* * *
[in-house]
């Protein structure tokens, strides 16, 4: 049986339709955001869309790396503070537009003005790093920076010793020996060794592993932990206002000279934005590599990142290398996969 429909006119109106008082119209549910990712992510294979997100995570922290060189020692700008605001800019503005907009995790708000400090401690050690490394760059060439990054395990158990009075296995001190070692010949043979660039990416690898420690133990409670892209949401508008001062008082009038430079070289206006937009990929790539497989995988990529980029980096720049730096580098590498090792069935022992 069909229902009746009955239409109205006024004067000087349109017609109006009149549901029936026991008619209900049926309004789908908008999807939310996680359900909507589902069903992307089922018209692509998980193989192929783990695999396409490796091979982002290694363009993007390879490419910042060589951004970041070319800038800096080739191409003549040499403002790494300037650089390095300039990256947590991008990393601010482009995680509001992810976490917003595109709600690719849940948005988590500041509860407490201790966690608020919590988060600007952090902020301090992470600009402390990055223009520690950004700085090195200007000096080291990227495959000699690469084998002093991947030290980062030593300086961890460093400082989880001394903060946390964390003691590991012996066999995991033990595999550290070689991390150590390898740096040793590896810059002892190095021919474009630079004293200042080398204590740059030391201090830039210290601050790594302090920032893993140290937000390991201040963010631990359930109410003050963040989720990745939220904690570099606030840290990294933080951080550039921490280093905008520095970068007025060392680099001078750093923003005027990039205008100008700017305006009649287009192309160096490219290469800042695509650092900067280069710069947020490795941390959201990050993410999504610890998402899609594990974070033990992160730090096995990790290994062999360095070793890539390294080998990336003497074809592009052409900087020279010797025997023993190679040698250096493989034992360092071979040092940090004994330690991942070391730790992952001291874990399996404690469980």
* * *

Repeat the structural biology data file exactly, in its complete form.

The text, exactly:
[in-house]
């Protein structure tokens, strides 16, 4: 049986339709955001869309790396503070537009003005790093920076010793020996060794592993932990206002000279934005590599990142290398996969 429909006119109106008082119209549910990712992510294979997100995570922290060189020692700008605001800019503005907009995790708000400090401690050690490394760059060439990054395990158990009075296995001190070692010949043979660039990416690898420690133990409670892209949401508008001062008082009038430079070289206006937009990929790539497989995988990529980029980096720049730096580098590498090792069935022992 069909229902009746009955239409109205006024004067000087349109017609109006009149549901029936026991008619209900049926309004789908908008999807939310996680359900909507589902069903992307089922018209692509998980193989192929783990695999396409490796091979982002290694363009993007390879490419910042060589951004970041070319800038800096080739191409003549040499403002790494300037650089390095300039990256947590991008990393601010482009995680509001992810976490917003595109709600690719849940948005988590500041509860407490201790966690608020919590988060600007952090902020301090992470600009402390990055223009520690950004700085090195200007000096080291990227495959000699690469084998002093991947030290980062030593300086961890460093400082989880001394903060946390964390003691590991012996066999995991033990595999550290070689991390150590390898740096040793590896810059002892190095021919474009630079004293200042080398204590740059030391201090830039210290601050790594302090920032893993140290937000390991201040963010631990359930109410003050963040989720990745939220904690570099606030840290990294933080951080550039921490280093905008520095970068007025060392680099001078750093923003005027990039205008100008700017305006009649287009192309160096490219290469800042695509650092900067280069710069947020490795941390959201990050993410999504610890998402899609594990974070033990992160730090096995990790290994062999360095070793890539390294080998990336003497074809592009052409900087020279010797025997023993190679040698250096493989034992360092071979040092940090004994330690991942070391730790992952001291874990399996404690469980």